.WinXP Safe Mode
.PCstats Weekly Tips
Windows BSOD Crash Recovery
It's now officially Fall, and that can mean
only one thing... get your PCI-Express videocards and Athlon64 chips ready, because things are going
to heat up next month!
In any event, please take
a moment to look
through this weeks PCstats Newsletter; Mike has just finished work on an
excellent guide on Crash Recovery and the
Windows Blue Screen of Death, among several others
listed below... and of course our Weekly PCstats Tech Tip!
A BSOD will strike every Windows PC at least once. PCstats lays out
the ground rules to fixing the problems that can cause a Blue Screen of
Death. Or, you can just reinstall your ENTIRE PC... it's your
If you've ever used Windows, chances are
you've experienced the lovely shade of blue associated with the famous
Windows Stop Error or 'Blue Screen
of Death.' This frequent, although
less so in newer operating systems, error occurs whenever Windows senses a
software, hardware or driver error which will not allow it to continue
operating properly. In other words, it happens all the
time, for all sorts of reasons. In this article we'll provide you with a set of tools for troubleshooting that you can use to get around any Blue Screen Of Death.
This *not* something for the novice to undertake,
flashing your video card BIOS may lead to performance and feature
We recently ran an article on flashing
(reprogramming) the BIOS of your
motherboard to enable new features and fix errors. That got us thinking
that we'd only covered half the story. Sure, hardware enthusiasts have
been upgrading the
their motherboards for years, but what about the other components of a
computer system? Video cards in particular have
an interesting history in relation to the BIOS flashing procedure.
In this article, PCstats will describe the process of
flashing your video card's
BIOS chip. We cover the potential benefits and risks of the
procedure, as well as specific steps for both ATI and Nvidia cards.
Making a DVD out of your own video files (or home
movies) isn't too hard. In fact, we'll walk you through the task step by
Video cameras have been getting more high-tech, more
capable and more available to the average consumer. The result of this is
that there are a lot of camcorders out there. Despite the advent of new
technology like straight-to-DVD
recording and purely digital storage, the majority of camcorder films
still end up on VHS tape for viewing. Given the imminent death of the VCR
(as soon as recordable
DVD set-top boxes become an affordable item), we feel it's a good time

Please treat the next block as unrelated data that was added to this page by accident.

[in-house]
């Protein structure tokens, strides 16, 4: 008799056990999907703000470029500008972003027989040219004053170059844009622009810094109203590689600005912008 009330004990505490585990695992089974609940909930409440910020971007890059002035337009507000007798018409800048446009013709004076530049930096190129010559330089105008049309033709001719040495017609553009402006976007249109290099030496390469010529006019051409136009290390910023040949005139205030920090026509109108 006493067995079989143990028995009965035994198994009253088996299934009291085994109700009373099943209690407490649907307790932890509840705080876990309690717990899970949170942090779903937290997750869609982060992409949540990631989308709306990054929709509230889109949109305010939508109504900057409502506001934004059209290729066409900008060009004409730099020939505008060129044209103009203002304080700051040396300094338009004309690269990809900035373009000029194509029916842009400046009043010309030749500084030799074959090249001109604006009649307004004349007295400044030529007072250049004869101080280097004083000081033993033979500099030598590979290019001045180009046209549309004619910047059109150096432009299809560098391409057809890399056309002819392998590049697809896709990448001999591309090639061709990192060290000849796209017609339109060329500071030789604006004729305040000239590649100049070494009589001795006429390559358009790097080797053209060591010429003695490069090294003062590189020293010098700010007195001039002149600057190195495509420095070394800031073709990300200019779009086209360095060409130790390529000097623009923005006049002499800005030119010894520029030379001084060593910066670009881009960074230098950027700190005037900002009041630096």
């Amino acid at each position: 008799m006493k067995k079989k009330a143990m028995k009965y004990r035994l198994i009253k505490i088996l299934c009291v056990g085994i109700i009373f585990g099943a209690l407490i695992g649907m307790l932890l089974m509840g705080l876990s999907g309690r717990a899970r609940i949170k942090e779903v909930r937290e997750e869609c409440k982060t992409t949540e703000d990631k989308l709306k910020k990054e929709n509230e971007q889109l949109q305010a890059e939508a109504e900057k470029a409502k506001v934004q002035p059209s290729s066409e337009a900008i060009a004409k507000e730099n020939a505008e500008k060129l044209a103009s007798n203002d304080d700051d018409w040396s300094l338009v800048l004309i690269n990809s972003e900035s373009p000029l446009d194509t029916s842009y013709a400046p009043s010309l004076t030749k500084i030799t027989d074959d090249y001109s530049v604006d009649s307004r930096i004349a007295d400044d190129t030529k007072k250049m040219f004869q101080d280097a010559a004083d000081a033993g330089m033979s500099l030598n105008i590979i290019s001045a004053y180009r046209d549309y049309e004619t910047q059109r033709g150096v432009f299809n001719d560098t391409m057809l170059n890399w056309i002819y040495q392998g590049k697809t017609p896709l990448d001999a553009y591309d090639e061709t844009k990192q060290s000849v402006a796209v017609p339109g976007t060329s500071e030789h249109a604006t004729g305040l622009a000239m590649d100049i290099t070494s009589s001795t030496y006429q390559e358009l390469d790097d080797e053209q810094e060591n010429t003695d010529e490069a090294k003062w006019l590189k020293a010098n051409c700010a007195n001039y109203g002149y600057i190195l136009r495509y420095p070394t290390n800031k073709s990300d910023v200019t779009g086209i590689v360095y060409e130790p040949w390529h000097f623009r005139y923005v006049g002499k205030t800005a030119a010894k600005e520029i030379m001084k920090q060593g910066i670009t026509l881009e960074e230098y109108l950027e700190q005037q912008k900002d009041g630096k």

to get a jump on converting your treasured
home movies to recordable
DVDs. In a recent PCstats.com Beginner's Guide , we explored the process of turning your videotaped home movies into compressed
video files for storage and display on your computer. Continue
Hit F8 to
boot your PC in to Safe Mode, and from there..... what? Safe Mode is
a powerful tool for fixing problems in Windows, and finally PCstats
explains how to actually use it In this article, PCstats will explain how
Windows XP's various 'Safe Modes' work, how you access them and how
they can help you troubleshoot various software and operating system
issues. Now, isn't this a handy
topic!? Windows XP safe mode provides you
with a basic graphics driver (enough to display the user interface),
access to your drives and windows configuration, and very little
Widio Deluxe wireless audio receiver and transmitter is a small glossy
white and green i-Pod sized device which allows users to listen to music
at distances of up to 50m (164 feet) from the audio source.
Albatron's Widio works on a 2.4GHz
wireless signal, and its receiver can also tune into FM radio signals
for those times when you get tired of listening to the same old CDs or
|| PCstats Weekly Tech
Tips: Colours and Desktop Settings
This tip is for system admins. If you're worried about novice computer users downloading spyware and other nuisances onto their machines, why not disable that ability altogether?
Simply load up you Internet Options, then select the Security Tab and click on the Internet icon. From there click the Custom Level button, and that will open up a new Security Settings Window. Now scroll down to the Downloads section, and under File download check the Disable radio box. Click the Ok button, that will prompt you about changing security settings and press Ok again once you get to the Internet Properties window.
When the user tries to download files in the future, Windows will pop up an error message stating that feature has been disabled.
Hey if you visit the PCStats forums, why not post your picture so we can see who we're talking to? [Editor's Note: If you see Colin on the street be sure to say 'hi', as for me, I'll just sit this one out! ;-) ]
|Join the PCstats Forums Today @ Forum.PCstats.com!||